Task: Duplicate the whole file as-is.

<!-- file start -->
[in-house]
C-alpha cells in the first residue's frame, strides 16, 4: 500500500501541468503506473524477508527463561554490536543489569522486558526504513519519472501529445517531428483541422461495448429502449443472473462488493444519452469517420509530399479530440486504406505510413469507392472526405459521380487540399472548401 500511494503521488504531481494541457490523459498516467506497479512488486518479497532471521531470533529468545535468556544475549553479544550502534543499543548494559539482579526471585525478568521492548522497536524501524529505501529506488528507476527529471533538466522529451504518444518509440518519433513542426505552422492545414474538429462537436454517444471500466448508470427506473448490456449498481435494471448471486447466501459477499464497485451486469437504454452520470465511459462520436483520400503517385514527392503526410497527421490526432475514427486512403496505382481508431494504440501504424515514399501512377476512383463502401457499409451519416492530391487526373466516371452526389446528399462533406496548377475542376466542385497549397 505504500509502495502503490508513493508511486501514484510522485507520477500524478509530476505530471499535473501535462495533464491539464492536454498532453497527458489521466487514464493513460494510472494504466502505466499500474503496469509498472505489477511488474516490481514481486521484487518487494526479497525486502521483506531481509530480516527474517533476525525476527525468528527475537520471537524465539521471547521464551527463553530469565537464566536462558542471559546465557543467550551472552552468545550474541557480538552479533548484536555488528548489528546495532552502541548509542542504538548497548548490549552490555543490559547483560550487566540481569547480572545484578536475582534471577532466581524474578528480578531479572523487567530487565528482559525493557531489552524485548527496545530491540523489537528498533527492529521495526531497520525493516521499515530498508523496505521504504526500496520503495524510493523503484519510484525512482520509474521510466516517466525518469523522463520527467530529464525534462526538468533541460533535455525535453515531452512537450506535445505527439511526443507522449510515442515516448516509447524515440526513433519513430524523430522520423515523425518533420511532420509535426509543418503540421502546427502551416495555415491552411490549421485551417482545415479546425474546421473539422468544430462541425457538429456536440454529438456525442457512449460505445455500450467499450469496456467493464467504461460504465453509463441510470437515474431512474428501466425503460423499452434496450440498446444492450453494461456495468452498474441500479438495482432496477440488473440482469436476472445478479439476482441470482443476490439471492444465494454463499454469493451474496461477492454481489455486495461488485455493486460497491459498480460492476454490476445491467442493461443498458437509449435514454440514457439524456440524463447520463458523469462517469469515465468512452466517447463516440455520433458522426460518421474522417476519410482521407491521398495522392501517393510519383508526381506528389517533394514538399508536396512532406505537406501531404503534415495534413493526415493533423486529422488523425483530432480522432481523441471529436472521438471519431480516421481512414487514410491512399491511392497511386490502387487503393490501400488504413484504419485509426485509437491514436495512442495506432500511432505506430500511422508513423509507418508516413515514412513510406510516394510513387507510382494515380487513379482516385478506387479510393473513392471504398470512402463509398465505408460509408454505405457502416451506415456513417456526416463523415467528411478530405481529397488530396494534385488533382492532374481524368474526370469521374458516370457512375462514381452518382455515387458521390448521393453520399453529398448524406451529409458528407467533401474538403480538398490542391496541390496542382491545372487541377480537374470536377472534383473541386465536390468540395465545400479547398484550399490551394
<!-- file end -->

[in-house]
C-alpha cells in the first residue's frame, strides 16, 4: 500500500501541468503506473524477508527463561554490536543489569522486558526504513519519472501529445517531428483541422461495448429502449443472473462488493444519452469517420509530399479530440486504406505510413469507392472526405459521380487540399472548401 500511494503521488504531481494541457490523459498516467506497479512488486518479497532471521531470533529468545535468556544475549553479544550502534543499543548494559539482579526471585525478568521492548522497536524501524529505501529506488528507476527529471533538466522529451504518444518509440518519433513542426505552422492545414474538429462537436454517444471500466448508470427506473448490456449498481435494471448471486447466501459477499464497485451486469437504454452520470465511459462520436483520400503517385514527392503526410497527421490526432475514427486512403496505382481508431494504440501504424515514399501512377476512383463502401457499409451519416492530391487526373466516371452526389446528399462533406496548377475542376466542385497549397 505504500509502495502503490508513493508511486501514484510522485507520477500524478509530476505530471499535473501535462495533464491539464492536454498532453497527458489521466487514464493513460494510472494504466502505466499500474503496469509498472505489477511488474516490481514481486521484487518487494526479497525486502521483506531481509530480516527474517533476525525476527525468528527475537520471537524465539521471547521464551527463553530469565537464566536462558542471559546465557543467550551472552552468545550474541557480538552479533548484536555488528548489528546495532552502541548509542542504538548497548548490549552490555543490559547483560550487566540481569547480572545484578536475582534471577532466581524474578528480578531479572523487567530487565528482559525493557531489552524485548527496545530491540523489537528498533527492529521495526531497520525493516521499515530498508523496505521504504526500496520503495524510493523503484519510484525512482520509474521510466516517466525518469523522463520527467530529464525534462526538468533541460533535455525535453515531452512537450506535445505527439511526443507522449510515442515516448516509447524515440526513433519513430524523430522520423515523425518533420511532420509535426509543418503540421502546427502551416495555415491552411490549421485551417482545415479546425474546421473539422468544430462541425457538429456536440454529438456525442457512449460505445455500450467499450469496456467493464467504461460504465453509463441510470437515474431512474428501466425503460423499452434496450440498446444492450453494461456495468452498474441500479438495482432496477440488473440482469436476472445478479439476482441470482443476490439471492444465494454463499454469493451474496461477492454481489455486495461488485455493486460497491459498480460492476454490476445491467442493461443498458437509449435514454440514457439524456440524463447520463458523469462517469469515465468512452466517447463516440455520433458522426460518421474522417476519410482521407491521398495522392501517393510519383508526381506528389517533394514538399508536396512532406505537406501531404503534415495534413493526415493533423486529422488523425483530432480522432481523441471529436472521438471519431480516421481512414487514410491512399491511392497511386490502387487503393490501400488504413484504419485509426485509437491514436495512442495506432500511432505506430500511422508513423509507418508516413515514412513510406510516394510513387507510382494515380487513379482516385478506387479510393473513392471504398470512402463509398465505408460509408454505405457502416451506415456513417456526416463523415467528411478530405481529397488530396494534385488533382492532374481524368474526370469521374458516370457512375462514381452518382455515387458521390448521393453520399453529398448524406451529409458528407467533401474538403480538398490542391496541390496542382491545372487541377480537374470536377472534383473541386465536390468540395465545400479547398484550399490551394